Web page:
It’s an odd choice to have Don Cheadle, one of my all time favorite character actors, reading the shorter, lesser known series of books. Fans of Cheadle’s turn as Mouse from the Easy Rawlins adaptation, Devil in a Blue Dress, will understand. Cheadle hands down stole the film from Denzel Washington in the title role — and any man who can steal a film from Denzel has to be an amazingly good actor. Cheadle left his mark so squarely on the character of Mouse (easily the most memorable feature of the film), that having him read the Easy books would have been a smart choice. Instead, Cheadle’s more laid back rendition is put into the mouth of Paris Minton, the educated bookstore owner/narrator of the Fearless series, while the more scholarly sounding reading by M.E. Willis is put into the mouth of a school janitor and part-time detective.

Neither man is a bad choice for reader of the books; they just seem like odd casting choices. Both excel in giving each character a distinctive life and sound without relying heavily on hokey accents or broad caricatures. Cheadle’s Fearless Jones sounds bigger than the diminutive actor does, tougher, ready to whoop your ass if necessary. But he’s also able to deliver a range of female characters without retreating into simpering. Willis unnerved me at first, his diction so precise and so refined I worried he’d make the lowdown characters that populate this book (and as a rule most mysteries) cartoonish oafs. He delivered each with just the slightest twist to his voice, enough to let you know who was speaking in dialogues without attribution, but without hamming it up.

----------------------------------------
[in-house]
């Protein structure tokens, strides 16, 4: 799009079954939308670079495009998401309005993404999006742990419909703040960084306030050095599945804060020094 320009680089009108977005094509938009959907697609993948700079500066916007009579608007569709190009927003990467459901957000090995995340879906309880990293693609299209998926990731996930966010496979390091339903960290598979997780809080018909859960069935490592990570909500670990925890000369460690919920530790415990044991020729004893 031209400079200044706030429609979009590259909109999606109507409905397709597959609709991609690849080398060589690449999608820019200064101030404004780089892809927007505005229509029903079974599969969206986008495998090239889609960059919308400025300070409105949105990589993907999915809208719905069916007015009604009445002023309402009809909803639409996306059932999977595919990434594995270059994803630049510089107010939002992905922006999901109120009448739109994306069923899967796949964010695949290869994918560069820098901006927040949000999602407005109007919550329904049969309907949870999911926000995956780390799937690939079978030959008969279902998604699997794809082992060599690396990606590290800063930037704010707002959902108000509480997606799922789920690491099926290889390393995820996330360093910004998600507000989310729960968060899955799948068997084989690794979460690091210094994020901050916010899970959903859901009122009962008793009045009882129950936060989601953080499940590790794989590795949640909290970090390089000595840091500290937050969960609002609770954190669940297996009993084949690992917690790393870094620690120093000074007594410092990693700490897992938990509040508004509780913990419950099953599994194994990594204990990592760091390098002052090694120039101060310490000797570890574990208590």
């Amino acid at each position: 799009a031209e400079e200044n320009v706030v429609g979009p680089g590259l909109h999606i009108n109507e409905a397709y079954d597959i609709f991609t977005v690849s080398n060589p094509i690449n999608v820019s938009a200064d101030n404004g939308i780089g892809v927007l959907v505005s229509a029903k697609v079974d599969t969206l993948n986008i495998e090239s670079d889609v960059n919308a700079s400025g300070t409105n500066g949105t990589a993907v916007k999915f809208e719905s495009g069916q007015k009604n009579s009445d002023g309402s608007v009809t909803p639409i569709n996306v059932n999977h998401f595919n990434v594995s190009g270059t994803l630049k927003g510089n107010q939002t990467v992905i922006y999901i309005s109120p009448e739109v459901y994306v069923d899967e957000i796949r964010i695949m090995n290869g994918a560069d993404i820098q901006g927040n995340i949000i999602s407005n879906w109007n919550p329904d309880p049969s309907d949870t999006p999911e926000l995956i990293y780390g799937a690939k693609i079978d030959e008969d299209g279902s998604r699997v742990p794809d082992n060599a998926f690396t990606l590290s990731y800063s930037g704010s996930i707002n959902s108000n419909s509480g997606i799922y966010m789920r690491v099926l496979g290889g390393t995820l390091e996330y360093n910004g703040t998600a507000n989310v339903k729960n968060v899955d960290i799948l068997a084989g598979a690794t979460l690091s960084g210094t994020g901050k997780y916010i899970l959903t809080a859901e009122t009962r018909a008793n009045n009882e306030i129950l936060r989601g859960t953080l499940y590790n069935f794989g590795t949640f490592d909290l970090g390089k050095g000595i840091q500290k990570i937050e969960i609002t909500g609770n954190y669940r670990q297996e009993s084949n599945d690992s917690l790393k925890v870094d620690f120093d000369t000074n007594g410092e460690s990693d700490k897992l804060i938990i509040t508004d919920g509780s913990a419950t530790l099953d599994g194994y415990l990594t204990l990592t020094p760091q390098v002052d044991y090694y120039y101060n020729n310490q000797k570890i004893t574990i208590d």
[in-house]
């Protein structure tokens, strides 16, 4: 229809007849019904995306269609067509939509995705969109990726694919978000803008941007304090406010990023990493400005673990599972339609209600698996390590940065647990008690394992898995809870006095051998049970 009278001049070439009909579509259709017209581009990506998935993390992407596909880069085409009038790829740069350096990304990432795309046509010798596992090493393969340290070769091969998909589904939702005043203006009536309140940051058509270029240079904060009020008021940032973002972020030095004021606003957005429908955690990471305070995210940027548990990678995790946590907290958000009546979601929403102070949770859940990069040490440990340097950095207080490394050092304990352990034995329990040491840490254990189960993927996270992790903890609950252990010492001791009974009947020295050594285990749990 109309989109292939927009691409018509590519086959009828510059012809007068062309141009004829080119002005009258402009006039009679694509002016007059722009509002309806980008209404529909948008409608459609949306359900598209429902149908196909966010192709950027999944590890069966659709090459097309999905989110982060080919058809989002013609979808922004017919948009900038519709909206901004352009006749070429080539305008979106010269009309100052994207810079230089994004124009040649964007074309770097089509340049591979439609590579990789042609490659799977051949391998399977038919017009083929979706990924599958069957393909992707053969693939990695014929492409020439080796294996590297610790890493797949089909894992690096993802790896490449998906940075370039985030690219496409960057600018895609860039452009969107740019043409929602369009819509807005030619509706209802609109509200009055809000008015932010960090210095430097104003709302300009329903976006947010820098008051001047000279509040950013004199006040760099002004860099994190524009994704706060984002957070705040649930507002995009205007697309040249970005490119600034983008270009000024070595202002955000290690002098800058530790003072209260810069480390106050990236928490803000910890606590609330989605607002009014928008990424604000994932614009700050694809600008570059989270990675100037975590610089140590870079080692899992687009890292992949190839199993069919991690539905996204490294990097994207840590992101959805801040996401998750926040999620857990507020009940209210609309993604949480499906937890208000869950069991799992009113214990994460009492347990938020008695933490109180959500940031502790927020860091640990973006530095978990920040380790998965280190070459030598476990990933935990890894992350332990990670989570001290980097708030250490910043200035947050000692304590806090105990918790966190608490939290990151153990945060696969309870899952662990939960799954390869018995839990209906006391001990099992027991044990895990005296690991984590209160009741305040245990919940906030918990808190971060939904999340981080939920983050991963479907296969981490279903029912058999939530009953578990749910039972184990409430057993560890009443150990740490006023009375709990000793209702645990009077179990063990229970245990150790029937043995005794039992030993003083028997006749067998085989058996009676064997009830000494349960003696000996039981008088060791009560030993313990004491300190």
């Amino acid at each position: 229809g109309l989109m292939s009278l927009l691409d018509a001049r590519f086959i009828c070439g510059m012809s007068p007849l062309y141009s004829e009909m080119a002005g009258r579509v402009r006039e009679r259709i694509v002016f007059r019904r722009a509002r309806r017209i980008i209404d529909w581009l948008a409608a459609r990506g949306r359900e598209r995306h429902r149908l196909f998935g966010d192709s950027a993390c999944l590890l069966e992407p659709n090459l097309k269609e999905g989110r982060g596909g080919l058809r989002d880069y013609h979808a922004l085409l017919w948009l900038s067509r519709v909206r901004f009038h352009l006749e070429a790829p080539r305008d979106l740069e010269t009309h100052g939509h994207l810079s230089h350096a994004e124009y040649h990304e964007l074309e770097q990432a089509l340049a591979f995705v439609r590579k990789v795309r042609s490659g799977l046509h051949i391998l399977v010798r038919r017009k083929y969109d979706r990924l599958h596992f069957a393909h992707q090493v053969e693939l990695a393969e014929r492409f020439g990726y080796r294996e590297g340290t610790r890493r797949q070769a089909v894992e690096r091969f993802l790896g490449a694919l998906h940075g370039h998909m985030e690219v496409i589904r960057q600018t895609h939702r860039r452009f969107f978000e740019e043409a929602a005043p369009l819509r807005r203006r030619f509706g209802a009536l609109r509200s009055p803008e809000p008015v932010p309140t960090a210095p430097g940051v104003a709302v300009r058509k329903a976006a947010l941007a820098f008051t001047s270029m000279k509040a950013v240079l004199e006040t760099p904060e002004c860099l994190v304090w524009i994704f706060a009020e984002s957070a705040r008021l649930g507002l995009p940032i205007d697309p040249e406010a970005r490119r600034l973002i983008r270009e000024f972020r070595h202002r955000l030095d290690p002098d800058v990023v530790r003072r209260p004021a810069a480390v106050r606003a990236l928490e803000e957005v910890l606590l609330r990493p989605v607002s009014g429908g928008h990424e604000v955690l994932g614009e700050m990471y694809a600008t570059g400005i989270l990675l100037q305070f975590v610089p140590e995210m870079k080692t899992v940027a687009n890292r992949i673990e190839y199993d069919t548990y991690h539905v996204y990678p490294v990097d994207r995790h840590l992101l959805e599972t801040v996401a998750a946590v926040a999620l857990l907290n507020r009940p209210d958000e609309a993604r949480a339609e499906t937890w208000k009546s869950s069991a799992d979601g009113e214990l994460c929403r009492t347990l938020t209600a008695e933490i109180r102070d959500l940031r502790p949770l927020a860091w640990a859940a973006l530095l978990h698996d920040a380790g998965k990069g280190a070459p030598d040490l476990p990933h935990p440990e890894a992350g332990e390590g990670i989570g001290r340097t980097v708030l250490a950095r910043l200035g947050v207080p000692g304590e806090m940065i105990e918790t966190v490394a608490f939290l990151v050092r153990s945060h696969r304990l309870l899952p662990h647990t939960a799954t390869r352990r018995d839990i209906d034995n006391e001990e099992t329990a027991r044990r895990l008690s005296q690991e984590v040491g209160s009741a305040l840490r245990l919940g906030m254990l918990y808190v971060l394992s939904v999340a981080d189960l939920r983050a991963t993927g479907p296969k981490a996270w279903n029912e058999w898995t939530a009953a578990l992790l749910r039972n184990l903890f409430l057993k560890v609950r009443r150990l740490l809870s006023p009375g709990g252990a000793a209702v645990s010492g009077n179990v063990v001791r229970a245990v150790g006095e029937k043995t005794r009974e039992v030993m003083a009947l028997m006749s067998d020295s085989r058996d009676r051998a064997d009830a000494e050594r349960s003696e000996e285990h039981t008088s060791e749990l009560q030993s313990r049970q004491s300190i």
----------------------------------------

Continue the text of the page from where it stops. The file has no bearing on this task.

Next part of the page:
What makes Mosley’s novels more than just entertaining mysteries, which they are, is that he shines a light on an era and a group of the population that for most popular entertainment is just local “color.” What did black neighborhoods look, feel, sound, and smell like in the fifties and sixties? Too many books (and movies for that matter) by white writers throw in one or two black characters, stock types of kindly wise old darkies (Stephen King’s view) or angry militant semi-educated types (think Eddie Murphy as Professor Shabazz K Morton doing his “Black History Minute”). Mosley’s characters are fully formed, surprising, and easy to empathize with. When Easy tries to both relate to and discipline his adopted son, you can feel him struggling with how to manage both tasks, being both loving and stern. When Paris confesses that he turned to run when a man pulled a gun on him, the reader (listener) has to confess too: That’s what I’d have done myself.